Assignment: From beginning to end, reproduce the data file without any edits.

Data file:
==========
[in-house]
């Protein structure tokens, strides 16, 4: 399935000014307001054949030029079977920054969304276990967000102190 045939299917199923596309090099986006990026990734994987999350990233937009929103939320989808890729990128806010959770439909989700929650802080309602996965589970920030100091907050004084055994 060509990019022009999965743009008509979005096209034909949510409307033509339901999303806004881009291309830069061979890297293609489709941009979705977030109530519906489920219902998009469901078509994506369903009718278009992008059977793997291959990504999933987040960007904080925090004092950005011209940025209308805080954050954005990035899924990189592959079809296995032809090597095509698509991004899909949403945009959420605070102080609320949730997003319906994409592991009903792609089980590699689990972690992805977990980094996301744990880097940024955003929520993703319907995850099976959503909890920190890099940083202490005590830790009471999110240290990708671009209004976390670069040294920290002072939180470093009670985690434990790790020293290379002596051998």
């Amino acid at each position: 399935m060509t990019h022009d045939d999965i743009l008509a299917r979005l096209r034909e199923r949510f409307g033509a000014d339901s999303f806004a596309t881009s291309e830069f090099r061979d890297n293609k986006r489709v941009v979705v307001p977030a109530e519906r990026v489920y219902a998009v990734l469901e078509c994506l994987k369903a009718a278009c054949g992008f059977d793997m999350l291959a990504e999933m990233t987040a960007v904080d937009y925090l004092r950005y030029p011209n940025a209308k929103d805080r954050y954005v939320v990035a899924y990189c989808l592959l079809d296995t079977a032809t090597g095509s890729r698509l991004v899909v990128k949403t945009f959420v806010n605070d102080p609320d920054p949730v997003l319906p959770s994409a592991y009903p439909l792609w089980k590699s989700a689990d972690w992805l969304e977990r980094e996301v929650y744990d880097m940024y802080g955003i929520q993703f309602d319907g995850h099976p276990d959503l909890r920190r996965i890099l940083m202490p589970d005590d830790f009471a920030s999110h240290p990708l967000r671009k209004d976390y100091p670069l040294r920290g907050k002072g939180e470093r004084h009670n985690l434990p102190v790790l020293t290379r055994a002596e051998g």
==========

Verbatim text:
[in-house]
């Protein structure tokens, strides 16, 4: 399935000014307001054949030029079977920054969304276990967000102190 045939299917199923596309090099986006990026990734994987999350990233937009929103939320989808890729990128806010959770439909989700929650802080309602996965589970920030100091907050004084055994 060509990019022009999965743009008509979005096209034909949510409307033509339901999303806004881009291309830069061979890297293609489709941009979705977030109530519906489920219902998009469901078509994506369903009718278009992008059977793997291959990504999933987040960007904080925090004092950005011209940025209308805080954050954005990035899924990189592959079809296995032809090597095509698509991004899909949403945009959420605070102080609320949730997003319906994409592991009903792609089980590699689990972690992805977990980094996301744990880097940024955003929520993703319907995850099976959503909890920190890099940083202490005590830790009471999110240290990708671009209004976390670069040294920290002072939180470093009670985690434990790790020293290379002596051998």
């Amino acid at each position: 399935m060509t990019h022009d045939d999965i743009l008509a299917r979005l096209r034909e199923r949510f409307g033509a000014d339901s999303f806004a596309t881009s291309e830069f090099r061979d890297n293609k986006r489709v941009v979705v307001p977030a109530e519906r990026v489920y219902a998009v990734l469901e078509c994506l994987k369903a009718a278009c054949g992008f059977d793997m999350l291959a990504e999933m990233t987040a960007v904080d937009y925090l004092r950005y030029p011209n940025a209308k929103d805080r954050y954005v939320v990035a899924y990189c989808l592959l079809d296995t079977a032809t090597g095509s890729r698509l991004v899909v990128k949403t945009f959420v806010n605070d102080p609320d920054p949730v997003l319906p959770s994409a592991y009903p439909l792609w089980k590699s989700a689990d972690w992805l969304e977990r980094e996301v929650y744990d880097m940024y802080g955003i929520q993703f309602d319907g995850h099976p276990d959503l909890r920190r996965i890099l940083m202490p589970d005590d830790f009471a920030s999110h240290p990708l967000r671009k209004d976390y100091p670069l040294r920290g907050k002072g939180e470093r004084h009670n985690l434990p102190v790790l020293t290379r055994a002596e051998g």